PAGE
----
There seems to be no interest in reviving a peace process that has been effectively moribund since the Clinton administration in the late 1990s.
While details are sketchy, Israel and Hamas have agreed to a ceasefire. That is good news for everyone involved. The dying can hopefully end and further destruction be avoided – at least for now.
Both sides can also claim victory. Hamas can claim to have defended the interests of Palestinians in Jerusalem in contrast to its rivals in the Palestinian Authority, while Israel’s embattled prime minister, Benjamin Netanyahu, can claim significant military and political achievements.
But that is about as far as the good news goes. As the smoke clears, the vast devastation of Gaza becomes apparent and the slow and frustrating process of rebuilding must resume.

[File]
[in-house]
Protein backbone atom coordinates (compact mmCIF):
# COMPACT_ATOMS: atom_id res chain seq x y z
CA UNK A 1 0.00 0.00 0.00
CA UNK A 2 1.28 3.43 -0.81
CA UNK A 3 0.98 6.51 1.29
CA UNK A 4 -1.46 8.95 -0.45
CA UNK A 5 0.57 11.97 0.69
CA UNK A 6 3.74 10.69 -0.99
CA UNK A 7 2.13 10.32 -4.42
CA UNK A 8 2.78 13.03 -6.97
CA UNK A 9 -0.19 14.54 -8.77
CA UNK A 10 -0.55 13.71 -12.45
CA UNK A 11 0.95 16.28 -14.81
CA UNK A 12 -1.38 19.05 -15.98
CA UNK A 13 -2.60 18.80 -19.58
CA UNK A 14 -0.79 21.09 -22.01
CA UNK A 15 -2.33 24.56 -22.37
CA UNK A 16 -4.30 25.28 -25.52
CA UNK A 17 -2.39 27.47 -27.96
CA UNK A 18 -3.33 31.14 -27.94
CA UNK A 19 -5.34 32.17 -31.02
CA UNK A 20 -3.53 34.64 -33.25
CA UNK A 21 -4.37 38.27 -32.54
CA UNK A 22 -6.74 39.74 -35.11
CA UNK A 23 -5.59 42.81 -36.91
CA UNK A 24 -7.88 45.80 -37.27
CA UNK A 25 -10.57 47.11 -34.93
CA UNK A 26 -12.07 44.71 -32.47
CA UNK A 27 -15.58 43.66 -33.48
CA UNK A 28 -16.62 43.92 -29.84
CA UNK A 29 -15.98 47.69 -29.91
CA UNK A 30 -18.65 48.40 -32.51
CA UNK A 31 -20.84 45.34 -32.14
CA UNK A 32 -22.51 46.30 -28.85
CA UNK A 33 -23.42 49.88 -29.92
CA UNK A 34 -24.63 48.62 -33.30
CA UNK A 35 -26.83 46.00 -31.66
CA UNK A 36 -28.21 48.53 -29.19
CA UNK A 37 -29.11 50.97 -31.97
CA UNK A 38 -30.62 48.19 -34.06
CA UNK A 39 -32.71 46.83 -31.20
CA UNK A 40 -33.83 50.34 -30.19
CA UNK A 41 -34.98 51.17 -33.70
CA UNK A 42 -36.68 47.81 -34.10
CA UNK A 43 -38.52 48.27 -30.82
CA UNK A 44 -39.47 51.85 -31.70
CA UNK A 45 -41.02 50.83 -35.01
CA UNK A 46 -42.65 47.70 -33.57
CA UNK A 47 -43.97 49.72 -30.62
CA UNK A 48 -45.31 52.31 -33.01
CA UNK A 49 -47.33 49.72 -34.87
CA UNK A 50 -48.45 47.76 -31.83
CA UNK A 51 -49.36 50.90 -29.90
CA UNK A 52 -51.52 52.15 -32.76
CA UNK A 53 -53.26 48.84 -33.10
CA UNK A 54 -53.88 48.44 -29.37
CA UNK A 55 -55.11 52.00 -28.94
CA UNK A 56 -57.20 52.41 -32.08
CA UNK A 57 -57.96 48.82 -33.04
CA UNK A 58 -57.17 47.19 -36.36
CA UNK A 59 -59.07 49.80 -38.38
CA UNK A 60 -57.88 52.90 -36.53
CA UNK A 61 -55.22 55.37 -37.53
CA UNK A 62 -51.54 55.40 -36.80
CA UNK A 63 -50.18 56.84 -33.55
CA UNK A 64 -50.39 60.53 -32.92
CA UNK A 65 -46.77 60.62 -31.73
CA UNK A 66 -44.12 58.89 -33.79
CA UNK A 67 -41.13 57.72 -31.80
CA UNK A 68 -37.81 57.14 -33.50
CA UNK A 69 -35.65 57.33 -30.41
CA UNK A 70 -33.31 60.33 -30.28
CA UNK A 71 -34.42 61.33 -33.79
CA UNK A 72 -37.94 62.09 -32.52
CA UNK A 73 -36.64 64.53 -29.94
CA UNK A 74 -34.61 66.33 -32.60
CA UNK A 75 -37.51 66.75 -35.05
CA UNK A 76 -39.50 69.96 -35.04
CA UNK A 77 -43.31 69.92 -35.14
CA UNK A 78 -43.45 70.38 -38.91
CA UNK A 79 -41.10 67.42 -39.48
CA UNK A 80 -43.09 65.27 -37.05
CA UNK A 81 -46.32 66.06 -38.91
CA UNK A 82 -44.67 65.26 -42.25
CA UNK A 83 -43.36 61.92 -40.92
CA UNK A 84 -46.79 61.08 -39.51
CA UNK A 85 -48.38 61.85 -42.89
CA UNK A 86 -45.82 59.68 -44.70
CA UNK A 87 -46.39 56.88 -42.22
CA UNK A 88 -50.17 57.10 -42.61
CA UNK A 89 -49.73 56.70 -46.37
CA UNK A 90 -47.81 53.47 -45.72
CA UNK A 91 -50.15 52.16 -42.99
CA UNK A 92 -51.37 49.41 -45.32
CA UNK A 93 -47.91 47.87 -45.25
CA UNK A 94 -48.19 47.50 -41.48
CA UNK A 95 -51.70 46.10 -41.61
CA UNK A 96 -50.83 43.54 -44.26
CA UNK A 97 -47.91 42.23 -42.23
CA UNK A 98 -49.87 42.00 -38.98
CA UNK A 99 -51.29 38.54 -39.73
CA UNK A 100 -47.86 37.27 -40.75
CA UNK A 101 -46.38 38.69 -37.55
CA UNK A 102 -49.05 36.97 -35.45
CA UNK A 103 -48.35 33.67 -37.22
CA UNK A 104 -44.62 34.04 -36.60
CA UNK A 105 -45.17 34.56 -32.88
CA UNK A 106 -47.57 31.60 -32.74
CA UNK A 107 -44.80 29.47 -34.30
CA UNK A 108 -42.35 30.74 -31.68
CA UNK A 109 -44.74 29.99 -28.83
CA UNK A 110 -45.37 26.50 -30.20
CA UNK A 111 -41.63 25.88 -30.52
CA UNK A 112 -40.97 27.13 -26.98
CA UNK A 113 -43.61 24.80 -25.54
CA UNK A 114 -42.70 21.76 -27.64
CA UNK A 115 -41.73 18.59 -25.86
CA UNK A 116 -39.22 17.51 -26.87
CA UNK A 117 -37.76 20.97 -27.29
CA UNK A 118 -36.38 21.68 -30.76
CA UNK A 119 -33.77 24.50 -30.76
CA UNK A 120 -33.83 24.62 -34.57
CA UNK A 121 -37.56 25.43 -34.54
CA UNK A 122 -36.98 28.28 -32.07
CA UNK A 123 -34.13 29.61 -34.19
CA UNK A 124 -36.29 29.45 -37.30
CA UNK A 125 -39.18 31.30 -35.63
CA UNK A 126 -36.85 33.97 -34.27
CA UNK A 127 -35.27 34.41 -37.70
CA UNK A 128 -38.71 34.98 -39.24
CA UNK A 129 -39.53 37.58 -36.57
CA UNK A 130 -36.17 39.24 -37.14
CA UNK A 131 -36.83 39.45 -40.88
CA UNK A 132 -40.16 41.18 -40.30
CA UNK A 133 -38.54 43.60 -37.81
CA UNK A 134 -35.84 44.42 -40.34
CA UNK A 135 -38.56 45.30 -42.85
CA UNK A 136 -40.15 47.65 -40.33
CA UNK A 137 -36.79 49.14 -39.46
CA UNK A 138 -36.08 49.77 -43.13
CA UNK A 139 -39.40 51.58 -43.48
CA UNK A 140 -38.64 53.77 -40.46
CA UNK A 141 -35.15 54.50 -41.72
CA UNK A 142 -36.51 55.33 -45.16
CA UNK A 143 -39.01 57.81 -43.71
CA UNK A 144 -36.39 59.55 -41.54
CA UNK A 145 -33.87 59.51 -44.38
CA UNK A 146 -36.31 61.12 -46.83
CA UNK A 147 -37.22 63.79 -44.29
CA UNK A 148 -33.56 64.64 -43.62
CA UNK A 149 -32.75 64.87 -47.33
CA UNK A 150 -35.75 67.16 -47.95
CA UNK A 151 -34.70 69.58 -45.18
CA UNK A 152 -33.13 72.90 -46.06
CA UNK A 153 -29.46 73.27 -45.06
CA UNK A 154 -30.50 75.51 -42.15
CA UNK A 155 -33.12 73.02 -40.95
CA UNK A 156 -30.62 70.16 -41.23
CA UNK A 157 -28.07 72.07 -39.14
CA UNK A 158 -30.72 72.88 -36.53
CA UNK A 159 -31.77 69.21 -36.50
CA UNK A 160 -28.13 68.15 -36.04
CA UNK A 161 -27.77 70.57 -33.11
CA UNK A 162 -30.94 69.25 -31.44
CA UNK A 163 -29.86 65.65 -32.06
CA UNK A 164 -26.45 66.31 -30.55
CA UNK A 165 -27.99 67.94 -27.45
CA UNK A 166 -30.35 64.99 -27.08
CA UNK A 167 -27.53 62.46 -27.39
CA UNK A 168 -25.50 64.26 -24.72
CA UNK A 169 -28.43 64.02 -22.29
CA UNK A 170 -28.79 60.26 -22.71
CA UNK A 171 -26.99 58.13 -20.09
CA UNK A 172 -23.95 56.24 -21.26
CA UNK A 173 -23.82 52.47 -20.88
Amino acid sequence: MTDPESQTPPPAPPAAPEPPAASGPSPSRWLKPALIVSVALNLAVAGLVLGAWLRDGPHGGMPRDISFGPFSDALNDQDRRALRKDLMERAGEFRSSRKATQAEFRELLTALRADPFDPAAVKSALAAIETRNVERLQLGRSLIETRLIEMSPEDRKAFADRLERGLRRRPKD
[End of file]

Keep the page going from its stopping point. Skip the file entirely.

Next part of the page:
The economy of Gaza has long suffered under an Israeli blockade and has been struggling to rebuild after the last war between the two sides in 2014.
The devastation caused by the current Israeli air attacks has added massively to Gaza’s infrastructure problems and vast amounts of foreign aid will be necessary over the coming years. It is not clear who will provide the funding. The Gulf states, especially Qatar, can be expected to provide considerable assistance, but aid from the European Union and elsewhere is more problematic.